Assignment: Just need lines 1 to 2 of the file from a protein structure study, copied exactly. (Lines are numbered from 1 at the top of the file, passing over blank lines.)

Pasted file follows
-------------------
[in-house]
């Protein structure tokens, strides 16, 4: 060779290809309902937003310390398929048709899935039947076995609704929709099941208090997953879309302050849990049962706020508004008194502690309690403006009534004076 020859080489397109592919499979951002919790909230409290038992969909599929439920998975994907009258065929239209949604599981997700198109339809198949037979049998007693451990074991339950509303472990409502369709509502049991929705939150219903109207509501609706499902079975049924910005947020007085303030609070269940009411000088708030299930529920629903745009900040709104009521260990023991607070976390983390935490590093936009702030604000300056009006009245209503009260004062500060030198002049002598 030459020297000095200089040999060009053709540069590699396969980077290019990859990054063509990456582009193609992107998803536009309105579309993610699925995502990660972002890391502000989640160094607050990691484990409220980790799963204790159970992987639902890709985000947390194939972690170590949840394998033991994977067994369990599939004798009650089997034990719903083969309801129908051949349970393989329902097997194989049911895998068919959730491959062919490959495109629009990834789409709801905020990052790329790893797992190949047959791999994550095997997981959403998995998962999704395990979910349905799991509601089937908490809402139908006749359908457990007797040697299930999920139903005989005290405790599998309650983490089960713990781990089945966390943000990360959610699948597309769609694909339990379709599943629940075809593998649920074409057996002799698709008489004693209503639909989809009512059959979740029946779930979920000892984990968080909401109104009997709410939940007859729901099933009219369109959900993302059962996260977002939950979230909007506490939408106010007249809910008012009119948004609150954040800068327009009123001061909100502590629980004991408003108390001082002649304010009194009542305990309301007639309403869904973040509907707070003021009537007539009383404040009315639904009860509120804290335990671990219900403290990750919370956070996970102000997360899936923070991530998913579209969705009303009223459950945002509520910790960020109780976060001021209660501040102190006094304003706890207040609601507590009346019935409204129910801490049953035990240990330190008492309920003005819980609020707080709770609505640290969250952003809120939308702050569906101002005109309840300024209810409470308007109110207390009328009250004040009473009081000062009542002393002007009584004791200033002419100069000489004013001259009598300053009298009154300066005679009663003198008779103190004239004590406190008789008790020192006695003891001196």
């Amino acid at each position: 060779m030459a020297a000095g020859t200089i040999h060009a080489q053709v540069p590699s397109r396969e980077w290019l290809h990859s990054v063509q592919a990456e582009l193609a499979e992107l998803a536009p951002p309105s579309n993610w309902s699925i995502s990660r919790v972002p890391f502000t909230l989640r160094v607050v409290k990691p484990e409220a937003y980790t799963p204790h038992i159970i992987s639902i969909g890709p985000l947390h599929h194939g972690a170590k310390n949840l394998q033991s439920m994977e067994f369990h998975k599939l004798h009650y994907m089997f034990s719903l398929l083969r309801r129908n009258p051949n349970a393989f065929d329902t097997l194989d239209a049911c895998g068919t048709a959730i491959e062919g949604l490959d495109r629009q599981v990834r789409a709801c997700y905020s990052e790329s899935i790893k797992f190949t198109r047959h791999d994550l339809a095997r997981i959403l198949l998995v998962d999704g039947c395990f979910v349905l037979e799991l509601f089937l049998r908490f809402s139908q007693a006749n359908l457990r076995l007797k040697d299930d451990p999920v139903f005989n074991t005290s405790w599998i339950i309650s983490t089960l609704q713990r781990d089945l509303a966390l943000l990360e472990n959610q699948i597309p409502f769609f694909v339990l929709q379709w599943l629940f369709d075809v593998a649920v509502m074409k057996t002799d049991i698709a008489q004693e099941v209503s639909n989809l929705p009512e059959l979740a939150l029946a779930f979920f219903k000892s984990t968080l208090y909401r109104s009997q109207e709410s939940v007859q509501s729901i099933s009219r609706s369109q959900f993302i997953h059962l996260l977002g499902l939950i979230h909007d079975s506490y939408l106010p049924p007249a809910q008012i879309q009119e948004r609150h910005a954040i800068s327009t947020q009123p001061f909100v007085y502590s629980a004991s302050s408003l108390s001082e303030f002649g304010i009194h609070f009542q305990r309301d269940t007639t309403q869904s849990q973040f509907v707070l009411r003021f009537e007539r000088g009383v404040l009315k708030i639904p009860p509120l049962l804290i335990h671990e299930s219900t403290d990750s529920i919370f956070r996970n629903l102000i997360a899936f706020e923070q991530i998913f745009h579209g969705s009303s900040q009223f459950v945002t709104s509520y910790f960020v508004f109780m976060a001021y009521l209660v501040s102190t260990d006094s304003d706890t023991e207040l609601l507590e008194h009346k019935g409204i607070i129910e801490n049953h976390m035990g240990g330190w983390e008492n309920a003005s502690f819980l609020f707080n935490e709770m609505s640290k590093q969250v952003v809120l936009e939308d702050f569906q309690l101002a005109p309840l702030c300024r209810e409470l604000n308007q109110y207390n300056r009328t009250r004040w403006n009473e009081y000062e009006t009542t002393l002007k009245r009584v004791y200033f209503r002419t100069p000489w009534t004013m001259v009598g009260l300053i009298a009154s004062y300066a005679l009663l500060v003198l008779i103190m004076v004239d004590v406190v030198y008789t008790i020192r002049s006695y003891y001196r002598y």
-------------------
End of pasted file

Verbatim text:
[in-house]
């Protein structure tokens, strides 16, 4: 060779290809309902937003310390398929048709899935039947076995609704929709099941208090997953879309302050849990049962706020508004008194502690309690403006009534004076 020859080489397109592919499979951002919790909230409290038992969909599929439920998975994907009258065929239209949604599981997700198109339809198949037979049998007693451990074991339950509303472990409502369709509502049991929705939150219903109207509501609706499902079975049924910005947020007085303030609070269940009411000088708030299930529920629903745009900040709104009521260990023991607070976390983390935490590093936009702030604000300056009006009245209503009260004062500060030198002049002598 030459020297000095200089040999060009053709540069590699396969980077290019990859990054063509990456582009193609992107998803536009309105579309993610699925995502990660972002890391502000989640160094607050990691484990409220980790799963204790159970992987639902890709985000947390194939972690170590949840394998033991994977067994369990599939004798009650089997034990719903083969309801129908051949349970393989329902097997194989049911895998068919959730491959062919490959495109629009990834789409709801905020990052790329790893797992190949047959791999994550095997997981959403998995998962999704395990979910349905799991509601089937908490809402139908006749359908457990007797040697299930999920139903005989005290405790599998309650983490089960713990781990089945966390943000990360959610699948597309769609694909339990379709599943629940075809593998649920074409057996002799698709008489004693209503639909989809009512059959979740029946779930979920000892984990968080909401109104009997709410939940007859729901099933009219369109959900993302059962996260977002939950979230909007506490939408106010007249809910008012009119948004609150954040800068327009009123001061909100502590629980004991408003108390001082002649304010009194009542305990309301007639309403869904973040509907707070003021009537007539009383404040009315639904009860509120804290335990671990219900403290990750919370956070996970102000997360899936923070991530998913579209969705009303009223459950945002509520910790960020109780976060001021209660501040102190006094304003706890207040609601507590009346019935409204129910801490049953035990240990330190008492309920003005819980609020707080709770609505640290969250952003809120939308702050569906101002005109309840300024209810409470308007109110207390009328009250004040009473009081000062009542002393002007009584004791200033002419100069000489004013001259009598300053009298009154300066005679009663003198008779103190004239004590406190008789008790020192006695003891001196």